PreBuilding a New Identity

Billy Cohen, an executive vice president and principal at Newmark Knight Frank, was guiding The Commercial Observer through the construction of a new prebuilt office on the 17th floor at 292 Madison Avenue last week when he honed in on the exquisite lighting throughout the space.

292 madison web1 PreBuilding a New Identity

292 Madison Avenue (photo credit: James Hamilton)

“All the light is ambient,” said Mr. Cohen, pointing to a long, silver light fixture that aimed its luminescence toward the prebuilt’s high and stark white ceiling. “It’s more ergonomic, because it doesn’t cast a glare on the monitors. That’s all anyone gives a rat’s ass about.”

Mr. Cohen was joined by Gerald Nocera and Michael Reid, principals of Herald Square Partners who serve as asset managers at 292 Madison. They walked past a construction worker standing on a pair of drywall stilts—which gave the raw space a Cirque du Soleil touch—and into a conference room inside the 6,035-square-foot office space, where they sat themselves around a plastic table.

Once finished, the space will house FiftyOne Ecommerce, a tech start-up that creates e-commerce platforms for large U.S. companies and boasts Cabela’s, Guitar Center, Guess? Jeans and Macy’s as clients. The firm will be moving from fifth-floor offices at 8 West 40th Street for two floors of prebuilt space, totaling 17,148 square feet, at an asking rent of $55 per square foot.

In addition to the 17th floor, FiftyOne Ecommerce will be taking a larger, 11,113-square-foot space on the fifth floor. The company was represented by Wendy Miller of Cassidy Turley.

For Mr. Nocera and Mr. Reid, the building at Madison Avenue had become a recurring assignment, with both men having previously dealt with the asset when it was owned by SL Green, the real estate investment trust in which each served as chief operating officer during back-to-back stints.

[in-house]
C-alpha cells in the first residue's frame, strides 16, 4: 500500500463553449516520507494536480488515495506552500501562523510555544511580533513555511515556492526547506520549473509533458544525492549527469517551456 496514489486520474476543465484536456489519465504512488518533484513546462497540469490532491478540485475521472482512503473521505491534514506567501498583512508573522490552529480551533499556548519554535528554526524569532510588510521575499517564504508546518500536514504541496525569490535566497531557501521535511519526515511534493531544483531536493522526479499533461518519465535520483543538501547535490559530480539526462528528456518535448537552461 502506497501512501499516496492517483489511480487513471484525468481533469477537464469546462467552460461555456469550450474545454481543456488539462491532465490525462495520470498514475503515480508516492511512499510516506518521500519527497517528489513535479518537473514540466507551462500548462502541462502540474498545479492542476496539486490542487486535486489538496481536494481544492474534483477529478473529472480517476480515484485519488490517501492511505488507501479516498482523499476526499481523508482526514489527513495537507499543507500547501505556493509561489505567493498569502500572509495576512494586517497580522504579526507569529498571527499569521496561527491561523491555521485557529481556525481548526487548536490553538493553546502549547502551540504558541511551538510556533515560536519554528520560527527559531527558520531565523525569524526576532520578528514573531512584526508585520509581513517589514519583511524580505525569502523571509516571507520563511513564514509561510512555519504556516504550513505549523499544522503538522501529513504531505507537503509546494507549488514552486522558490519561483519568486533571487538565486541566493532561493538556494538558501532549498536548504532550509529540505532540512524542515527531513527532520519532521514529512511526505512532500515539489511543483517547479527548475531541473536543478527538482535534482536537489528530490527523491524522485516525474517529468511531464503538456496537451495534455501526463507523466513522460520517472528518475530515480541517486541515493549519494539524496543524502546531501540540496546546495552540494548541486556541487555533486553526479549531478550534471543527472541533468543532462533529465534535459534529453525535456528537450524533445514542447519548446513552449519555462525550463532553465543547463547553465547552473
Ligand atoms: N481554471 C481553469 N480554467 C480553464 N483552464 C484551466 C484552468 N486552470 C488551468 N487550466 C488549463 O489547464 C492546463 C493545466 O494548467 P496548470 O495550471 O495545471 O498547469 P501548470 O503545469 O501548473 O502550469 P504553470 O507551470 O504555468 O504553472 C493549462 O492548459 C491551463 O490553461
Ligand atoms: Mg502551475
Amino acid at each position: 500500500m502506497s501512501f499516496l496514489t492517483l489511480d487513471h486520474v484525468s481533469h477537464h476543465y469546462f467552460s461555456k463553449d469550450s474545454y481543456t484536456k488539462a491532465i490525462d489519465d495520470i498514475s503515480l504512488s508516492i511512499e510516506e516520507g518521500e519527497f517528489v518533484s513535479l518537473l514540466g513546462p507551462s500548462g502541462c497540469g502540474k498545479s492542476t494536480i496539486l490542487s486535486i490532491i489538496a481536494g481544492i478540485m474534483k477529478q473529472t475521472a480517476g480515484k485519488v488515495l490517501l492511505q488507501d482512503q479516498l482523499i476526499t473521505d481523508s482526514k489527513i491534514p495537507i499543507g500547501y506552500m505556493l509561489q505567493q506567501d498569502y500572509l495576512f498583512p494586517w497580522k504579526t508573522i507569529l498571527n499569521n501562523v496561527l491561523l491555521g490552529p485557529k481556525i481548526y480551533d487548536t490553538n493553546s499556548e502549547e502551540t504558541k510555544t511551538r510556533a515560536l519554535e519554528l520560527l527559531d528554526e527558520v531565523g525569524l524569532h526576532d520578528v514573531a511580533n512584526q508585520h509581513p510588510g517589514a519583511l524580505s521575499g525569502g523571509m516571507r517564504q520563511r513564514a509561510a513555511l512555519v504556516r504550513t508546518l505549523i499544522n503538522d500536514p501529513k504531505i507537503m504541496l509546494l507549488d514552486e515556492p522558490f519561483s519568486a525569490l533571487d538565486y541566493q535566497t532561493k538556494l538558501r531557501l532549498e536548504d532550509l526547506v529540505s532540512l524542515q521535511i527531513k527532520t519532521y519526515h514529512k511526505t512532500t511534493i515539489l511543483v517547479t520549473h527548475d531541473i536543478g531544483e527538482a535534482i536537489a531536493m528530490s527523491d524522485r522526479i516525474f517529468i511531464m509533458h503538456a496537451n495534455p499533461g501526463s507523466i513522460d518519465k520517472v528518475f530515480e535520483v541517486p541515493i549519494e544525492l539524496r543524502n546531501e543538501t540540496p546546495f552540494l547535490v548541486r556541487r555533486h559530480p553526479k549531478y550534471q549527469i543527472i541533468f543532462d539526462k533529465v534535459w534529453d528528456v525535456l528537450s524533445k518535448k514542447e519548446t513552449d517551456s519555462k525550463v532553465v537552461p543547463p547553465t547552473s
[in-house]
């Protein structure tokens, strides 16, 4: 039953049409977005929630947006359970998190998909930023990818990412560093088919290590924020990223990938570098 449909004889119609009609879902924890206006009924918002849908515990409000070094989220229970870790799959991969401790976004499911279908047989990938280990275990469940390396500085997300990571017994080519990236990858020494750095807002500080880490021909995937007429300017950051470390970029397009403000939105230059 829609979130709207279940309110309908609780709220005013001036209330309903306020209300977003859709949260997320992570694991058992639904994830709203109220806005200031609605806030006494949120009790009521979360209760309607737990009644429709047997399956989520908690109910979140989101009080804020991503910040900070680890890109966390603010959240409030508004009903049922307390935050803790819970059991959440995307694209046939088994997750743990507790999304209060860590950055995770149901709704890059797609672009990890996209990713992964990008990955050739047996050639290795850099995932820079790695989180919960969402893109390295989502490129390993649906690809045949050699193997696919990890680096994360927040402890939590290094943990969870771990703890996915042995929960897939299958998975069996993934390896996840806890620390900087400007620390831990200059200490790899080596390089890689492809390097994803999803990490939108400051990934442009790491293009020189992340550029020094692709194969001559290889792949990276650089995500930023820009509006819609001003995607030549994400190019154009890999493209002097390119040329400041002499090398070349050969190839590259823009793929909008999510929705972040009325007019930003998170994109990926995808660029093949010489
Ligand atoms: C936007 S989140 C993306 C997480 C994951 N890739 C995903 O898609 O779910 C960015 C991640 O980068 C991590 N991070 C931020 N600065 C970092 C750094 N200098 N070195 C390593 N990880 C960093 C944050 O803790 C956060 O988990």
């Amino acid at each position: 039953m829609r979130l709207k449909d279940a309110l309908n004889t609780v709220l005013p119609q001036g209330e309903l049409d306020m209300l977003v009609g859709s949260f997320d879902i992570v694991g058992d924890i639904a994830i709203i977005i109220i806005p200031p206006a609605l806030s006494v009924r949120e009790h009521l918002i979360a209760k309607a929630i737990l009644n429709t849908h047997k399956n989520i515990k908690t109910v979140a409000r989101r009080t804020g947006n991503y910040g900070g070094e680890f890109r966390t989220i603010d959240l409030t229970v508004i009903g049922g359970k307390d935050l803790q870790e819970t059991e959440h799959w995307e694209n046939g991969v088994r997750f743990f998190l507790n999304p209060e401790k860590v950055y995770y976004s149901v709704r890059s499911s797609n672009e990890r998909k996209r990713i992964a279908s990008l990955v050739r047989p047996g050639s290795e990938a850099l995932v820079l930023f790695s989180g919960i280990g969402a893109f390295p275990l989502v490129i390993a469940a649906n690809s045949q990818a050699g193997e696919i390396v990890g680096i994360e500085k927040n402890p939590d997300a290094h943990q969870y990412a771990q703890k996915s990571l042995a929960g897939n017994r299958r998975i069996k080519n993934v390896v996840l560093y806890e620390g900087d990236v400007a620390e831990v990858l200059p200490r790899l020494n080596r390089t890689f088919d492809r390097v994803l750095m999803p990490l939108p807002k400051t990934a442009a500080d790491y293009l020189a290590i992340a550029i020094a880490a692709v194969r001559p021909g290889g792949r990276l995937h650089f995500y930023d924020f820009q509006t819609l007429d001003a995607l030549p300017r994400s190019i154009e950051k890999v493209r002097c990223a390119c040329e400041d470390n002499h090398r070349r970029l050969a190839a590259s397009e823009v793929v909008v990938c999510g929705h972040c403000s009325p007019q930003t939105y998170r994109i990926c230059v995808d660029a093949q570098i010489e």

“It’s kind of funny for Mike and me. When we were at SL Green, we used to own this building,” said Mr. Nocera, who served as COO between 2004 and 2007. “We knew the asset very, very well.”

Both were at SL Green in 2007 when it sold its operating leasehold for the 187,000-square-foot building to a partnership of Metropolitan Real Estate Advisors and the Marciano Investment Group, a company run by the fraternal founders of Guess? Jeans, for a reported $140 million.

In 2010, SL Green purchased the fee (the ground space under 292 Madison) from Gramercy Capital for $78.04 million and assumed the building’s mortgage in the transaction. The Marciano Investment Group then purchased that fee for $85 million last March, while taking over the mortgage, valued at more than $59 million at the time.

The Marcianos, meanwhile, tapped Herald Square Properties to oversee the building and help shake off its long-held reputation as catering primarily to legal tenants.

“It was kind of a stepchild south of 42nd Street,” said Mr. Nocera. “Three years ago, this building was not well-capitalized, not flowing money, not well-managed.”